Ergo, it is imperative to provide proof that all the products you are selling are completely authentic. For example, a website that sold watches created two pages. One focused on the price and offering discounts on Seiko watches, while the second was focused on proving the products were authentic, which was achieved by displaying a “Seiko Certified Partner” badge on the page. The second page generate 107 percent more sales than the first. 

Don’t Go Overboard on Personal Data Collection

Collecting data is a big thing. It allows you to learn as much as possible about your customers so you can personalize offers and offer them a better experience. However, the problem is that if you try to get too much information too soon – before establishing a strong relationship – you will alienate prospects and customers. So, instead of your sign up form being akin to an interrogation, collect the minimum degree of information that is feasible.

For example, Expedia only removed the need for people to fill in their company name from their forms, and this led to an additional $12 million in revenues.

So, rather than interrogate people right off the bat, take things slow and collect more information through surveys and other tools over time, as the relationship becomes more established.

Make Your Website Attractive to Your Customers

We’re certain you’ve done everything you can for your site to look as good as possible, but are you sure your customers find it attractive? This is an important distinction because what might be attractive to you, might not be all that great for your customers.

Yes, this means getting to know your customers well and understanding their likes and dislikes, but it’s an essential step. For example, a software company redesigned their site, featuring a more modern, streamlined design, which led to a significant 33-percent rise in their conversion rate.

Also Read:  15 Mistakes That Slow Down Your Site Speed And What to Do About Them

7 Ways to Improve the Customer Experience on Your Website

Now that we’ve looked at quite a few ways in which to improve the user experience, let’s take a look at some strategies you can implement to improve the customer experience. Remember, UX and CX need to work together for the best possible results, so you can’t ignore one in favor of the other.

Offer a Personalized Experience

Personalization isn’t a fad. It’s an essential element in attracting and keeping customers. And it’s something consumers have come to expect as part of a good experience. Now, to achieve a consistent, personalized experience across the organization, you must have a customer database, which everyone can access.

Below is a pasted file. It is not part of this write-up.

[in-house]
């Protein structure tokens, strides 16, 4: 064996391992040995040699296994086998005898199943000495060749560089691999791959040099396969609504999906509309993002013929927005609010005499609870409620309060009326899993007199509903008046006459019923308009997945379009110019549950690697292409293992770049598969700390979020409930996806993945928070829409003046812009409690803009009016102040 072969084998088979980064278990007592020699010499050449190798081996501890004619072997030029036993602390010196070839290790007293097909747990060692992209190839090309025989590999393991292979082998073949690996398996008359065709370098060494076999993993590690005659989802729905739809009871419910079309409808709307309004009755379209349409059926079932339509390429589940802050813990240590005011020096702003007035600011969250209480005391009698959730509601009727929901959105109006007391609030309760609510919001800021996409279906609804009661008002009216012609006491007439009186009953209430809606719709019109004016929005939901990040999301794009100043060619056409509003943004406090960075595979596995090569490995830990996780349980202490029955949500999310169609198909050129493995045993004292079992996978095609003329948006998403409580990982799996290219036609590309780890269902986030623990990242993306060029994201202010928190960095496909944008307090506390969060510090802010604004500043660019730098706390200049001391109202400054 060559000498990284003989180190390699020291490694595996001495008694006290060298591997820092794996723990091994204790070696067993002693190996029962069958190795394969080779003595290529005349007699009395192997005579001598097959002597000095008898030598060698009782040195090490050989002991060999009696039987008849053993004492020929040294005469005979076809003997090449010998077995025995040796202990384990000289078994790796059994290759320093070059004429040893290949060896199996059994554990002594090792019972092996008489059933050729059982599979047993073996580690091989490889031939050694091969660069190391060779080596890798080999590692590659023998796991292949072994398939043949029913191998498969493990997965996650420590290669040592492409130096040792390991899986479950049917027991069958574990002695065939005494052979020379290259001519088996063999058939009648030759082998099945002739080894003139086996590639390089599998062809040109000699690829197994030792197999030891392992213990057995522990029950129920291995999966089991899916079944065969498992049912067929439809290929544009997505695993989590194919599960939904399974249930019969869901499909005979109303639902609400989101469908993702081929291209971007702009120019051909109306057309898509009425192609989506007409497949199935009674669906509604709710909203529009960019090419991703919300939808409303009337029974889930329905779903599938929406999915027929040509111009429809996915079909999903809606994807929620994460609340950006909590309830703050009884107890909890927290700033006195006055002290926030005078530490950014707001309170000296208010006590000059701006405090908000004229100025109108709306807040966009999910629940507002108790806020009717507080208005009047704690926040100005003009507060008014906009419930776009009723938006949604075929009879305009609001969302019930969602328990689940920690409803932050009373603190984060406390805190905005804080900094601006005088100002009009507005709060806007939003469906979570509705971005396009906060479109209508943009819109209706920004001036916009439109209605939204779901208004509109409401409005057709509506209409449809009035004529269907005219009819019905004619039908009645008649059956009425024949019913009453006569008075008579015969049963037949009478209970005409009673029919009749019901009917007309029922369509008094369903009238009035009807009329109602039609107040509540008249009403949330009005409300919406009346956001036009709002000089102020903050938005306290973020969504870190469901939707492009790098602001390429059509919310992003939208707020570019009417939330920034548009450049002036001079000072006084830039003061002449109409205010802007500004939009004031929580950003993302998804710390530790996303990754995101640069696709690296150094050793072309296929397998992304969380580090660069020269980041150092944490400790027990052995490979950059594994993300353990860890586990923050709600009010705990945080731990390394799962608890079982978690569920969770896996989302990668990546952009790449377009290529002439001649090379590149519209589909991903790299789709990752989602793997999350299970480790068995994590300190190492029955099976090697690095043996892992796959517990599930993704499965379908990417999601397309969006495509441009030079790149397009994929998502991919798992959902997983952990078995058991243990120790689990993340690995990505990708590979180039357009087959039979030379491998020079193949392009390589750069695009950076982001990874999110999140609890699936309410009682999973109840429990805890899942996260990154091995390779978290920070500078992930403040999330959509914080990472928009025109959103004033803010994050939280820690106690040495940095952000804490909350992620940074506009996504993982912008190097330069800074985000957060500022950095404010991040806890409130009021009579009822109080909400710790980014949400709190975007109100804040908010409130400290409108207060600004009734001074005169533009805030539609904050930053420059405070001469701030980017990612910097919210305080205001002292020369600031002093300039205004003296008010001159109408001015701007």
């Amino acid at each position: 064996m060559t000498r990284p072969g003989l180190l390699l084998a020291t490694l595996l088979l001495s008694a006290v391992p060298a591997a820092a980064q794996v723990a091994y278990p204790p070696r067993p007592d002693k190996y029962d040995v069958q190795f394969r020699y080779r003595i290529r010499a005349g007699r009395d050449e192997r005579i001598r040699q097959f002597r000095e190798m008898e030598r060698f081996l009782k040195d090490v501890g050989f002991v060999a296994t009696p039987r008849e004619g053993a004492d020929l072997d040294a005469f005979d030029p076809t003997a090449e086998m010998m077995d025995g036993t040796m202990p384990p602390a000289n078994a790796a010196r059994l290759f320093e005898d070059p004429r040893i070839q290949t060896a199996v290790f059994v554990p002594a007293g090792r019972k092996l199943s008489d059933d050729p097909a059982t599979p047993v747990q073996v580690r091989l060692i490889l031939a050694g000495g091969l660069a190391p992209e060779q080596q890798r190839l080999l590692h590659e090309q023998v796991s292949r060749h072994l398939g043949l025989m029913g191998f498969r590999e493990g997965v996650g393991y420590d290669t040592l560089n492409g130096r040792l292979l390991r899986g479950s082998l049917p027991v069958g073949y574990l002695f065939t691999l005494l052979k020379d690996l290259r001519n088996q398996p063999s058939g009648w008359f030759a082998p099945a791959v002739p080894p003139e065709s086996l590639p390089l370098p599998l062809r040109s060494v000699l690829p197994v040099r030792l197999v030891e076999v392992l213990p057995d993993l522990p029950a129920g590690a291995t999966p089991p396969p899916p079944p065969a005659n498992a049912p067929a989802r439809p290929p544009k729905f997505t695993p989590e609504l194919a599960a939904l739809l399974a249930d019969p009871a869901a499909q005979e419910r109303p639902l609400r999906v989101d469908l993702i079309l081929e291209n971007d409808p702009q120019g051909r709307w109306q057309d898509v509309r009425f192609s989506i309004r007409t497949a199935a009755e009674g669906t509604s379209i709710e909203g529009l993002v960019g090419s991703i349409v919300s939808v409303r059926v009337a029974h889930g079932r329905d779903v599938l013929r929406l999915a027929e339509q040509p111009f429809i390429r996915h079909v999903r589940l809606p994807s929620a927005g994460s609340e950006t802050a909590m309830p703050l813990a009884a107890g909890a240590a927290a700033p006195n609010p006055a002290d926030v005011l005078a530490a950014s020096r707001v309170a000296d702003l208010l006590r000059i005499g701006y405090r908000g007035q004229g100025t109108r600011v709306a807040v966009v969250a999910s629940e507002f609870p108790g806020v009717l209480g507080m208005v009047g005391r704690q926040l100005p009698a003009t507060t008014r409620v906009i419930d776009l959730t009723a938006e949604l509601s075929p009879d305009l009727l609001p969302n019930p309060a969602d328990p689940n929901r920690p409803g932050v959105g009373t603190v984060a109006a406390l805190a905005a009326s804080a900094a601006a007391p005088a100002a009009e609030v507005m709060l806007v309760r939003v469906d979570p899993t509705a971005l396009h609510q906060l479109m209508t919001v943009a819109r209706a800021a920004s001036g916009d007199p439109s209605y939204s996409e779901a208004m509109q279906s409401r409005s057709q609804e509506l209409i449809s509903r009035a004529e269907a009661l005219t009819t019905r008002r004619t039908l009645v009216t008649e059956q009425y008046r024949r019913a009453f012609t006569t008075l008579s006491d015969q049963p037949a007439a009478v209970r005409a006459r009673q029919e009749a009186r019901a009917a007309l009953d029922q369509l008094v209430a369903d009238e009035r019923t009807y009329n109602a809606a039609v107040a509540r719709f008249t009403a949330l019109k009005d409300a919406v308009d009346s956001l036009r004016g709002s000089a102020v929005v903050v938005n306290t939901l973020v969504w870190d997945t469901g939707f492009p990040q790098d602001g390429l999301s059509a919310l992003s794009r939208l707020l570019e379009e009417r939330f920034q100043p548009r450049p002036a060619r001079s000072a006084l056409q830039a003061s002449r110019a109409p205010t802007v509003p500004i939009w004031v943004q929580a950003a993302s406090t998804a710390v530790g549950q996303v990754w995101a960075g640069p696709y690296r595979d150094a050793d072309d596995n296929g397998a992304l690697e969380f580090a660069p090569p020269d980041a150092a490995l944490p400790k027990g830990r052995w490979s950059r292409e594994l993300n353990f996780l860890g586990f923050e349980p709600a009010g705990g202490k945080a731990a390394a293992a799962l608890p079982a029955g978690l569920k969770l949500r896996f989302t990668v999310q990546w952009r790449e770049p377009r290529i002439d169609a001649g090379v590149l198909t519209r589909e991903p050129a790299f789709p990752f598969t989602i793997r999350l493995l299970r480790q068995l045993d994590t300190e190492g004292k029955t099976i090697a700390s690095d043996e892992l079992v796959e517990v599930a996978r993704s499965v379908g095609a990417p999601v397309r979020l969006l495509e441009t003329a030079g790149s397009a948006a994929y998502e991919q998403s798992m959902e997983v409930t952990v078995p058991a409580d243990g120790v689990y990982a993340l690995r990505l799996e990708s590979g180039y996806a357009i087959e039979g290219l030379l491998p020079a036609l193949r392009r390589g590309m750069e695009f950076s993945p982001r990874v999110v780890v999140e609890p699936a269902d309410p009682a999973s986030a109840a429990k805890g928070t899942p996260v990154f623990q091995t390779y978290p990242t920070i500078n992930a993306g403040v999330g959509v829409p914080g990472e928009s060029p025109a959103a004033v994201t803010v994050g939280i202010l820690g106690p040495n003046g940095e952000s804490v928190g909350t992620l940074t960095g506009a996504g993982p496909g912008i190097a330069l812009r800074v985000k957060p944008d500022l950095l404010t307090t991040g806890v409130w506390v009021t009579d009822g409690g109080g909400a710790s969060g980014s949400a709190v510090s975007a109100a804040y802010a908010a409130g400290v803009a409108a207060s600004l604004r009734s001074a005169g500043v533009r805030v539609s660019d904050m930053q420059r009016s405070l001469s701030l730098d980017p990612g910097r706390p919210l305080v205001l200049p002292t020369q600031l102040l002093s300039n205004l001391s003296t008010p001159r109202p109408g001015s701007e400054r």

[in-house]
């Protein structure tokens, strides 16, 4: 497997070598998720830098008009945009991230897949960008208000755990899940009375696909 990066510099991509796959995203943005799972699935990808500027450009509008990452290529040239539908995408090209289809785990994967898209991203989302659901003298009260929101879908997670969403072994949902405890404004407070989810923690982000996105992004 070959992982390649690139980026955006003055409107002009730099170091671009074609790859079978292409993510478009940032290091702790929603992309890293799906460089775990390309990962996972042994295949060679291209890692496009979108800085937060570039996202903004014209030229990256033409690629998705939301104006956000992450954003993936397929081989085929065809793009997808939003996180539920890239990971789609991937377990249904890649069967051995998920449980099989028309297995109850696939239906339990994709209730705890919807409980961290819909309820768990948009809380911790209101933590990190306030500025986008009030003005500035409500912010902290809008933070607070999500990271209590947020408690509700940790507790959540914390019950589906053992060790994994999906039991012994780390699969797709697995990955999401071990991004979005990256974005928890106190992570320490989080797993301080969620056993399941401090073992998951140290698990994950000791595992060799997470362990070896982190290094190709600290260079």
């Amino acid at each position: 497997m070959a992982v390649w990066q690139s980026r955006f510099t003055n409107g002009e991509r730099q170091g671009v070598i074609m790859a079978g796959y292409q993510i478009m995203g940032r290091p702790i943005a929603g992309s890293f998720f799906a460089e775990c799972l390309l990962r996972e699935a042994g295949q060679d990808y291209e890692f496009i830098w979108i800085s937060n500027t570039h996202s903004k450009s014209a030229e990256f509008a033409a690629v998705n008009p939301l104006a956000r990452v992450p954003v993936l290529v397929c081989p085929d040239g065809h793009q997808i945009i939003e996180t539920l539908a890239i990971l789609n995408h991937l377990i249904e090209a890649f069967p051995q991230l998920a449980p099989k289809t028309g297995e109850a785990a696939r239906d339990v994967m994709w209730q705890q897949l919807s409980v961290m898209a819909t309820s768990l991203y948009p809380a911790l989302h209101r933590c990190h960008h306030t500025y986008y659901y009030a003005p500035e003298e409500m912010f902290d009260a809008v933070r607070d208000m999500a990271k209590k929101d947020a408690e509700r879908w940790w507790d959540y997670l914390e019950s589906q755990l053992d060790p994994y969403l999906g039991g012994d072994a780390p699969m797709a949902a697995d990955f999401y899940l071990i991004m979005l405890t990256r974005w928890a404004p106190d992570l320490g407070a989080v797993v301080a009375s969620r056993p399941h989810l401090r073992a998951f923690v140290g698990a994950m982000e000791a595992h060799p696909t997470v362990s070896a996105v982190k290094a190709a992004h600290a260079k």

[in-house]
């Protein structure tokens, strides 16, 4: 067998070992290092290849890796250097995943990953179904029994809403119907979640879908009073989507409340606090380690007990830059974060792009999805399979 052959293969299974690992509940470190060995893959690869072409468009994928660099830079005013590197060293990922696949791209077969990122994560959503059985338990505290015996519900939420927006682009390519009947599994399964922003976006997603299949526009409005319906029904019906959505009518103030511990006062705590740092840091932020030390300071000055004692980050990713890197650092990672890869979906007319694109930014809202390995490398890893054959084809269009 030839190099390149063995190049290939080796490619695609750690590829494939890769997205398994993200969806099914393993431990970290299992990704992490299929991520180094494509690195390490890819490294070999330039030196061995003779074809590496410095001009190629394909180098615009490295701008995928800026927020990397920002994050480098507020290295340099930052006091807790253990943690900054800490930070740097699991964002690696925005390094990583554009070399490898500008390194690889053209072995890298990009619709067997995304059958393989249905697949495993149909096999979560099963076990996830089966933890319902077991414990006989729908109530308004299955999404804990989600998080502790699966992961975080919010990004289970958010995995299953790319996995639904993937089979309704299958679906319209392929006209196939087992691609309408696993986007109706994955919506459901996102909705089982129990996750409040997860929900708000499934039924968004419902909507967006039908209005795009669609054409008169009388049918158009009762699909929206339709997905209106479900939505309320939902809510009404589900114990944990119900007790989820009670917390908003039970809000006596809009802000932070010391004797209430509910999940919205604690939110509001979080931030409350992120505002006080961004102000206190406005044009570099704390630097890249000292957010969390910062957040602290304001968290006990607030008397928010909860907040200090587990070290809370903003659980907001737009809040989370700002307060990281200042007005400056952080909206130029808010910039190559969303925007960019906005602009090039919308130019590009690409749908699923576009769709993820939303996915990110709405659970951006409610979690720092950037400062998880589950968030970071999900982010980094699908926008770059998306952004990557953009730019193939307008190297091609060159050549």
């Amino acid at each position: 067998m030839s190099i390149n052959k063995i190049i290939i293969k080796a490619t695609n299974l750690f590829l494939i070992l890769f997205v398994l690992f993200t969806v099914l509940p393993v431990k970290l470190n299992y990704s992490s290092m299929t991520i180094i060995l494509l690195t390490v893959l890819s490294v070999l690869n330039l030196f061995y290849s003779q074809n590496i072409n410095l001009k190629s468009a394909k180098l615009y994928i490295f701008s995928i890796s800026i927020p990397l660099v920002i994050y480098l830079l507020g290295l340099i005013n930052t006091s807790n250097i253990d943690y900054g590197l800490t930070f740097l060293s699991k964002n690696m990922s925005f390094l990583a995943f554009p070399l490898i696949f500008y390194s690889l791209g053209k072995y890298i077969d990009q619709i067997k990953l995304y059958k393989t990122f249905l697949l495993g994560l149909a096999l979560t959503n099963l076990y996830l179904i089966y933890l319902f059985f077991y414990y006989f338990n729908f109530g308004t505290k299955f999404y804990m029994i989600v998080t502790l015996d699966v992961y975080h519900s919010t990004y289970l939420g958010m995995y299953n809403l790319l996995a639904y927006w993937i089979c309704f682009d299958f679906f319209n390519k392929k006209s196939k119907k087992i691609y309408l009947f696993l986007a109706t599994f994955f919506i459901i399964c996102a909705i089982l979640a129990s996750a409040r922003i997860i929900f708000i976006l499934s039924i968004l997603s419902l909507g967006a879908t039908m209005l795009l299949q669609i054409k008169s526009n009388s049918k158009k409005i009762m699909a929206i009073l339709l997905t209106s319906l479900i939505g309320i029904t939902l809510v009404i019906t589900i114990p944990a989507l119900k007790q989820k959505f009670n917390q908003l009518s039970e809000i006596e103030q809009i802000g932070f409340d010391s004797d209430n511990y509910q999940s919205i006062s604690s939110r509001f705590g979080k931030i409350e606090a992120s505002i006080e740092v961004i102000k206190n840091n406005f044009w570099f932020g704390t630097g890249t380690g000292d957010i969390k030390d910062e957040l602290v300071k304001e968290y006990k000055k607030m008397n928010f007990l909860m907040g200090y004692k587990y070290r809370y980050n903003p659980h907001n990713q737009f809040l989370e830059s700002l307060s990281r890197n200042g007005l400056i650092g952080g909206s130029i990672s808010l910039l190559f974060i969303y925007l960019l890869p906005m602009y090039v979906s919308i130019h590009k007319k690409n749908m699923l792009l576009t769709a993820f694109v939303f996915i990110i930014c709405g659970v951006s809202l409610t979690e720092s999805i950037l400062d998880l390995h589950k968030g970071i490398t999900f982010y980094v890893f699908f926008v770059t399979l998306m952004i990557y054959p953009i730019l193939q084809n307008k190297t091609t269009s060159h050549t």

It’s true that personalization can get expensive, which is why you should analyze where to implement it based on sales improvement but also on where it will lend the most long-term benefits to the customer experience and relationship.

Also Read: HostGator Vs Bluehost Comparison review

Optimize Your Omnichannel Experienceomnichannel importance for customer experience

We live through our devices, pretty much. And the more technology progresses, the more we rely on it to do practically everything, switching from one device to another without giving it a second thought. This is why companies need to make sure they are providing a consistent and seamless omnichannel experience.

The essence of the omnichannel experience is to ensure the customer can switch from one channel to another while still ensuring an integrated and seamless shopping experience. In other words, all your channels have to work together so customers can shop effortlessly, no matter how many channels they use.

Also Read:  Absolutely Essential WordPress Plugins Your Site Can’t Live Without in 2017… And a Few Extras

Provide Plenty of Self-Service Resources

While people definitely like interacting with other people, they also like being able to do some things for themselves because those things just get done quicker. So, make sure your website features comprehensive FAQ pages and instructions. This way customers can find their answers quickly and easily, which will improve the level of satisfaction.

Keep in mind that these pages should be easy to understand and provide as much information as possible. If they’re incomplete or difficult to understand, the approach will backfire and lead to irritated customers.

Emphasize Social Media Support

importance of social media for customer experience

Providing support to customers where they already hang out is an excellent way to win them over. It’s an excellent channel for you to learn a lot about your customers while also offering them the support they need.

So, you can use social media to provide great customer service and support, but you can also use it to listen in and learn more about what your customers want and need. The more you listen, the more you’ll learn and the more easily you’ll be able to improve customer satisfaction because you will know exactly what they want.

Get Customer Feedback and Act on It

customer feedback importance for user experience

Customer feedback is essential and companies have turned collecting it into an Olympic sport. Everyone’s constantly sending out surveys, asking questions and encouraging their customers to leave feedback.